Protecting workers is a top priority and it is essential to understand how worker protection laws and strong workers' compensation programs can reduce the number of injuries and fatalities. Recently, a new study shed some light on this issue.
Conducted by the RAND Corporation, the study revealed that there was a relationship between the number of workplace fatalities reported in a state and the number of workplace injuries reported. However, the relationship revealed the opposite of what one might expect.
Our Durham work injury attorneys know that many workers are injured or killed each year in North Carolina. Understanding why some states have higher numbers of workplace injuries, while others have higher fatality rates is important in order to try to reduce the frequency of workplace accidents. The RAND study reveals some key information that can provide lawmakers with guidance on how to keep workers safer in their own states.
Study Reveals Surprising Link
Researches used data from the Bureau of Labor Statistics and compared reported incidents of workplace fatalities and worker deaths among the different states. The researchers discovered that in states where a high number of workplace injuries were reported, the number of workplace deaths was lower. The inverse was also true: higher fatality numbers were linked with lower injury numbers.
At first glance, this data made little sense. After all, it seems reasonable to assume that if there are more workers getting injured, the number of fatalities would also be greater.
However, a closer look revealed a probable cause for the odd relationship. In states where there are better worker protection laws and more generous benefits for injured workers, workers are more likely to report injuries. They are also less likely to die because the state places more emphasis on their welfare. On the other hand, in states where there are poorer worker protection laws and where workers' comp benefits are less generous, injuries may not be reported as frequently and workplaces on the whole may be much less safe.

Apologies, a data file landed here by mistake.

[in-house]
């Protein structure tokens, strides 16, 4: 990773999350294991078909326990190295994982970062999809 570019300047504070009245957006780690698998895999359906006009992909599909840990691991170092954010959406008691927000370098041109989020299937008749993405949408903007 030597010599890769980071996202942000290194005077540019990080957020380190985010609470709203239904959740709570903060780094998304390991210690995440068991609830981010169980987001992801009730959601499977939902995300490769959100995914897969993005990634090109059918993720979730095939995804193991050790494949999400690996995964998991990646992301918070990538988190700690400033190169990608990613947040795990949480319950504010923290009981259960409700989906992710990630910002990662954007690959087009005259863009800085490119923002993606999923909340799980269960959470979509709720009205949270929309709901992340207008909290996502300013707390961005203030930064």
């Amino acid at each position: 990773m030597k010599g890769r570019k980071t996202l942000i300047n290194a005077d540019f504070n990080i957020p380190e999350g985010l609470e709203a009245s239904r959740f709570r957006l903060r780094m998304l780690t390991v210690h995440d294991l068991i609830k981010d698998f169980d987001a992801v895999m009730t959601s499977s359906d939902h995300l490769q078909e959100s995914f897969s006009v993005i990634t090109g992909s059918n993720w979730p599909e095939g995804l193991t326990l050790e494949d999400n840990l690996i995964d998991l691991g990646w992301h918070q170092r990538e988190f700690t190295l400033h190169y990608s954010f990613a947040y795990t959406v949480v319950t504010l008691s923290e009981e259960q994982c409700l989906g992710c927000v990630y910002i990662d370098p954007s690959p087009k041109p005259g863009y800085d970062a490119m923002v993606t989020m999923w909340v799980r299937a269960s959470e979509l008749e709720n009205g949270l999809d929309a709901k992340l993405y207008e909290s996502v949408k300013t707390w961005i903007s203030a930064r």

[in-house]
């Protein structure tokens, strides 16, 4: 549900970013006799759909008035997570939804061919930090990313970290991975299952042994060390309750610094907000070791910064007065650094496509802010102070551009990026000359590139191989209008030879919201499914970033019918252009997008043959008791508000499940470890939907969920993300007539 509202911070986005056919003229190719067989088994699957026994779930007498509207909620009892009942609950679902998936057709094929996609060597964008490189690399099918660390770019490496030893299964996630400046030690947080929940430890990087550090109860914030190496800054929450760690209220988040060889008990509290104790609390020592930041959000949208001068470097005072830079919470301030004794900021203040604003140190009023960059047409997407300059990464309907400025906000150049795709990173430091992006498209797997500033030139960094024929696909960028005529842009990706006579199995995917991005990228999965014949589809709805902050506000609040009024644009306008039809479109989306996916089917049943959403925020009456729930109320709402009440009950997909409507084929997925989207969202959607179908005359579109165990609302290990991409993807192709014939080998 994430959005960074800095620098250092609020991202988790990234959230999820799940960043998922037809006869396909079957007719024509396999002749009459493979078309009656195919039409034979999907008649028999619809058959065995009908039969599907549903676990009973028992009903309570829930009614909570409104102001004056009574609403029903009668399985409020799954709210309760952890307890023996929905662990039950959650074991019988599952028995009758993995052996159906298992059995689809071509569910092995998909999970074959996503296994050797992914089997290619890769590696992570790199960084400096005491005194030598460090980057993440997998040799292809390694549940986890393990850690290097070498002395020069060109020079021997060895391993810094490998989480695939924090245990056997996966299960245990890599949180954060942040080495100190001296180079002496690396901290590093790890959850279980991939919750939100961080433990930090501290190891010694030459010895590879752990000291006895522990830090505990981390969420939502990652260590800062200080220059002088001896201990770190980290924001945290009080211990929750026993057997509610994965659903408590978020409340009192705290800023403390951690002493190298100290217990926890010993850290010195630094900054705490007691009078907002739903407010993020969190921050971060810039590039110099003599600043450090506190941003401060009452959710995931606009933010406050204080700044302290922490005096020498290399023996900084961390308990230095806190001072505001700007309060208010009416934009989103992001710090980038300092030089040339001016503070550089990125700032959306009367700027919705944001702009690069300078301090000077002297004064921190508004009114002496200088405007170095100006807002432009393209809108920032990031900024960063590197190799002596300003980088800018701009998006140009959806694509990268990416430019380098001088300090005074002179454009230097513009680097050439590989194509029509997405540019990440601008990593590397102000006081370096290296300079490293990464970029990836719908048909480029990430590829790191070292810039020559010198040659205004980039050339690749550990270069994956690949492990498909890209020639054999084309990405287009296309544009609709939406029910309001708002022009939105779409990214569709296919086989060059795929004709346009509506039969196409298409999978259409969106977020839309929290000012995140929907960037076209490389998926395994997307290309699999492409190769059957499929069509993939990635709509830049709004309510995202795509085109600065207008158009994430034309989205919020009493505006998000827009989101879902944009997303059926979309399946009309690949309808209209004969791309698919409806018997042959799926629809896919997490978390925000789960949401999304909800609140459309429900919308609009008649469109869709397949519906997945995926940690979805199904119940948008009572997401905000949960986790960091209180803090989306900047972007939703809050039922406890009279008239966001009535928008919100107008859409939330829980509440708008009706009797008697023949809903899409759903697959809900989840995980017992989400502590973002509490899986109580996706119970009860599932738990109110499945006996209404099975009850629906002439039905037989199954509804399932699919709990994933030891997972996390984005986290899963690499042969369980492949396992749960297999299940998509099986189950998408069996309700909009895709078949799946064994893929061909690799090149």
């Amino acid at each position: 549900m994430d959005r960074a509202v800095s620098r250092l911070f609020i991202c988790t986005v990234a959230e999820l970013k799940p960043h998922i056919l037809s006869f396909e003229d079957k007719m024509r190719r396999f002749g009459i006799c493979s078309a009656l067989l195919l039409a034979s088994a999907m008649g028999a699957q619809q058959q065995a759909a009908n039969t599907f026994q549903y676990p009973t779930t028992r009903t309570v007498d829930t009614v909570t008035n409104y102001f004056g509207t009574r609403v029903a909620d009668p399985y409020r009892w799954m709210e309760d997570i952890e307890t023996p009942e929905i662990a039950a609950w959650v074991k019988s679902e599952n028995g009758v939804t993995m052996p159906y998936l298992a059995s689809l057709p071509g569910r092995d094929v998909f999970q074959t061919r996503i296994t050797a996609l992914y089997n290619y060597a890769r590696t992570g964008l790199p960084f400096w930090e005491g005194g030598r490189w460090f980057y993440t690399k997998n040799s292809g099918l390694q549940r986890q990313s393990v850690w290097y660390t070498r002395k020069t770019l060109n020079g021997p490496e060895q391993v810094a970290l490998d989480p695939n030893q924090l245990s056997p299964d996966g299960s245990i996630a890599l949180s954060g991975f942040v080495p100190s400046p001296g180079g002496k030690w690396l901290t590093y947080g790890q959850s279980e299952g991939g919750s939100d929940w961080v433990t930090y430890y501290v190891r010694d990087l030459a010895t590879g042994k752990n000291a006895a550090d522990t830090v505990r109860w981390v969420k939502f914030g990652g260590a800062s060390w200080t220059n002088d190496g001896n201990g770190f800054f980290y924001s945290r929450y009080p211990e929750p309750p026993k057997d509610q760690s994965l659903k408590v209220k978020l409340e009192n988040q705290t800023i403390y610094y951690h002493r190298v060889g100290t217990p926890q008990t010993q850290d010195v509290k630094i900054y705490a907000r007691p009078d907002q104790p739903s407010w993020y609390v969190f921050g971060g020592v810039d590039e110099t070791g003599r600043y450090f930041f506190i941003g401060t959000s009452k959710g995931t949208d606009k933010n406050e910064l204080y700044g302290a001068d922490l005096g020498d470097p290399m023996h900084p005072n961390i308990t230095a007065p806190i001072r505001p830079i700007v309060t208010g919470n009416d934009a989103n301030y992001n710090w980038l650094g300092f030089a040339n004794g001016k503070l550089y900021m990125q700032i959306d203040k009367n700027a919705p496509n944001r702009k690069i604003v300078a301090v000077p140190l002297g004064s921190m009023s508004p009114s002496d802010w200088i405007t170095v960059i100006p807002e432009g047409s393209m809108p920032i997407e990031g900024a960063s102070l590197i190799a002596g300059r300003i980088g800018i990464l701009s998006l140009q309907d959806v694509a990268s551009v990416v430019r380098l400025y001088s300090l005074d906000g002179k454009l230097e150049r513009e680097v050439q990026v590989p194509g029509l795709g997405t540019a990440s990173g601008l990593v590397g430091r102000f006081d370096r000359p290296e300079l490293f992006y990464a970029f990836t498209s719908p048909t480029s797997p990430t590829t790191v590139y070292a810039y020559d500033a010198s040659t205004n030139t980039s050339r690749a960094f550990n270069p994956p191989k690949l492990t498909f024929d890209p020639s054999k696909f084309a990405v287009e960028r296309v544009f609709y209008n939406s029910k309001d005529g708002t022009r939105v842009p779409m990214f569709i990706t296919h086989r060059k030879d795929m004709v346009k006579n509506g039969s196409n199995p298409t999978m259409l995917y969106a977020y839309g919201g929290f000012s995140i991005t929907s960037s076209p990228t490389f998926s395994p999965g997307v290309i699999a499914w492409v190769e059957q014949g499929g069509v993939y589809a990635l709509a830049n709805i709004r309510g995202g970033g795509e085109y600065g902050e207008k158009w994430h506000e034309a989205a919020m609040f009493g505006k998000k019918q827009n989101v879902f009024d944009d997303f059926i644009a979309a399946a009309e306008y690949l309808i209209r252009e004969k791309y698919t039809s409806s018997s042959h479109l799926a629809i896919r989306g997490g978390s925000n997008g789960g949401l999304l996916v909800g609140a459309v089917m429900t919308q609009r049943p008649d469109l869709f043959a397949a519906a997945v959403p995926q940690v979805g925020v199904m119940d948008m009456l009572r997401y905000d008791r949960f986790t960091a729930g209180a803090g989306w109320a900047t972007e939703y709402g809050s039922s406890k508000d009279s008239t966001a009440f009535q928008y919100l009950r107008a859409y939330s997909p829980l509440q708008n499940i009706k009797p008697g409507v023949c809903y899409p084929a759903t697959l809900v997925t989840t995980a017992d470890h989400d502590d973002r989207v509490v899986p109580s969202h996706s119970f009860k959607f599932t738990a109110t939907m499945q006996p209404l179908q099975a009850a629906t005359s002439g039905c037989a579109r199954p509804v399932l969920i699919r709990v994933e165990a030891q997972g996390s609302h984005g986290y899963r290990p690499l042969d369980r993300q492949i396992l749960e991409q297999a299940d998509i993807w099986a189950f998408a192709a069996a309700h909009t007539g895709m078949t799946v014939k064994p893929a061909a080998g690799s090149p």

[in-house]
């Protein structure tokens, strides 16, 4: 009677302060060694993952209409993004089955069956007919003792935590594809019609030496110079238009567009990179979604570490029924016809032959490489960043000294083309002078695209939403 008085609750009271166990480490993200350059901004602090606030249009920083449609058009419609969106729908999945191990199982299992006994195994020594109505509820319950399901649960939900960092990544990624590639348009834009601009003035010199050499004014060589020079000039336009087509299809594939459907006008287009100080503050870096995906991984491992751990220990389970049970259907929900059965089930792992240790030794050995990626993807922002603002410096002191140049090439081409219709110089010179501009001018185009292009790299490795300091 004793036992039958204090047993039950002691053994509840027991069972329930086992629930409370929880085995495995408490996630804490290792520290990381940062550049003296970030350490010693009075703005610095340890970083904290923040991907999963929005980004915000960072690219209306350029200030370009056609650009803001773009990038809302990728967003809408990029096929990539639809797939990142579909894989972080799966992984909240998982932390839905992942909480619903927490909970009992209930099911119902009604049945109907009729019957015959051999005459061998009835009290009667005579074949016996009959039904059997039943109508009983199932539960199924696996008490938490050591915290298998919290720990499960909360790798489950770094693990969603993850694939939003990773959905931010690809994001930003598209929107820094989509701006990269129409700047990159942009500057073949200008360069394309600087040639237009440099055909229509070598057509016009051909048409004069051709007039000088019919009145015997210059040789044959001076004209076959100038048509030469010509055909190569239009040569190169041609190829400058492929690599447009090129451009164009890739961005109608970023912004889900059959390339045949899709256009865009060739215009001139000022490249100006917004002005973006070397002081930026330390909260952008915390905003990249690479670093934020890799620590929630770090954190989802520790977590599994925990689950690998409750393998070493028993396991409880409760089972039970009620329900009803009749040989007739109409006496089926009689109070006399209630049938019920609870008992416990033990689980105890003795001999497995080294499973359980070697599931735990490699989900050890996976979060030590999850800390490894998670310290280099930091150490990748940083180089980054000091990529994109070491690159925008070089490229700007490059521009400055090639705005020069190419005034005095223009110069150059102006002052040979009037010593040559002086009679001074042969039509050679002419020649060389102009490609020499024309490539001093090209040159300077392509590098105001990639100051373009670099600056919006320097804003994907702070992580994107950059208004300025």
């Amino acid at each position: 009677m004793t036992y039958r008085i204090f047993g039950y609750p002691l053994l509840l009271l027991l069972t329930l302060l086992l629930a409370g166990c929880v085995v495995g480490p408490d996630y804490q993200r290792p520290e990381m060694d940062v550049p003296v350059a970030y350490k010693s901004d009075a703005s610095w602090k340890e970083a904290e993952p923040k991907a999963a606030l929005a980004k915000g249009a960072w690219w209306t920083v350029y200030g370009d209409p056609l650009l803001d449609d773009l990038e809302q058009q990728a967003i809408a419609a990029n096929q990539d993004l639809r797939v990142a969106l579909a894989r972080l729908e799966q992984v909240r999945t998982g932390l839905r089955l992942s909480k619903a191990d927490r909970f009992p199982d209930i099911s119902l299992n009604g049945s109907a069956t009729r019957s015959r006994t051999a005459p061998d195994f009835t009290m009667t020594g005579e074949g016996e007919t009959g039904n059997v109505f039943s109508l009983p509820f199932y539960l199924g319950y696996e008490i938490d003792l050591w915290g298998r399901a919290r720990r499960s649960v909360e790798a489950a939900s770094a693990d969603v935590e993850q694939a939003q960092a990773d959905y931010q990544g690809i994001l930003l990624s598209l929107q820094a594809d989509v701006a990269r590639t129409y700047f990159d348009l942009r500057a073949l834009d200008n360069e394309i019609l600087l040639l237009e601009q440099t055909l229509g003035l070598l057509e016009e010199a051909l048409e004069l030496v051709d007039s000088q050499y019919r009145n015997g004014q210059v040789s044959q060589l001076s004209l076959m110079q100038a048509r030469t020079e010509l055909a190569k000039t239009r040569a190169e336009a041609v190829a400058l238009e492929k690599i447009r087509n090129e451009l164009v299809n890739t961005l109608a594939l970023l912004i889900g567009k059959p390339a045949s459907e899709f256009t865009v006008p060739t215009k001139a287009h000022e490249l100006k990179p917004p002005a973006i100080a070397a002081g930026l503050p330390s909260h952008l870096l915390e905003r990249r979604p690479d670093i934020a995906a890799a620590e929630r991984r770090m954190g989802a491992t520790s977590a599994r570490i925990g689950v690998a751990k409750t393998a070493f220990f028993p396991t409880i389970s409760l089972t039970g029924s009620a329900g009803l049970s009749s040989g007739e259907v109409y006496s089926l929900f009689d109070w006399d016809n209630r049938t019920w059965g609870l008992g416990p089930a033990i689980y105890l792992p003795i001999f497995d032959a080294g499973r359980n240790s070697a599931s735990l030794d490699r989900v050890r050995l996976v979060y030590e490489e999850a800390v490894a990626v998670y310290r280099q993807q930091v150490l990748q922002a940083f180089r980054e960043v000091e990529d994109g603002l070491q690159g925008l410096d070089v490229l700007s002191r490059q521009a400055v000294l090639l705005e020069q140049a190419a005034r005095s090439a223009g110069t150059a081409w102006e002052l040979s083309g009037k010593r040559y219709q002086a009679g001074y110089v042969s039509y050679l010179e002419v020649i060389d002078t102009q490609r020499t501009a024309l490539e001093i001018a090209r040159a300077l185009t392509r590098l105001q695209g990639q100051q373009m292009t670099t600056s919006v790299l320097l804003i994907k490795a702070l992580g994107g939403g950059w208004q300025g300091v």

When a worker lives in a state that cares a lot about workers' rights, he is more likely to take advantage of workers' compensation programs and more likely to feel confident that reporting an injury is not something he'll suffer for at work. When that worker reports the injury, it increases the count of workplace injuries in the state. It also gives employers a chance to correct safety problems that led to the incident and it alerts investigators. This all combines to reduce the fatality rate in those states.
On the other hand, if a worker lives in a state that focuses on employer rights and that provides limited protection and limited workers' comp benefits, then the worker is less likely to report injuries he sustains. This makes the state appear to have a low injury count. However, there are people getting hurt who just aren't saying anything. Further, employers and regulators aren't alerted to correct safety violations before a fatal accident occurs - thus leading to more workplace deaths.
This interpretation of the data was supported by the fact that many southern states with weaker worker protection laws had lower injury rates and higher fatality rates. The data thus shows that lawmakers should take steps to ensure workers are protected. Work-injury benefits should be generous and workers must be made to feel confident that they can report their injuries without fear of retribution.
If you were injured on the job, you may be entitled to compensation under the law. Call the Law Offices of James Scott Farrin at 1-866-900-7078 for a free evaluation of your case.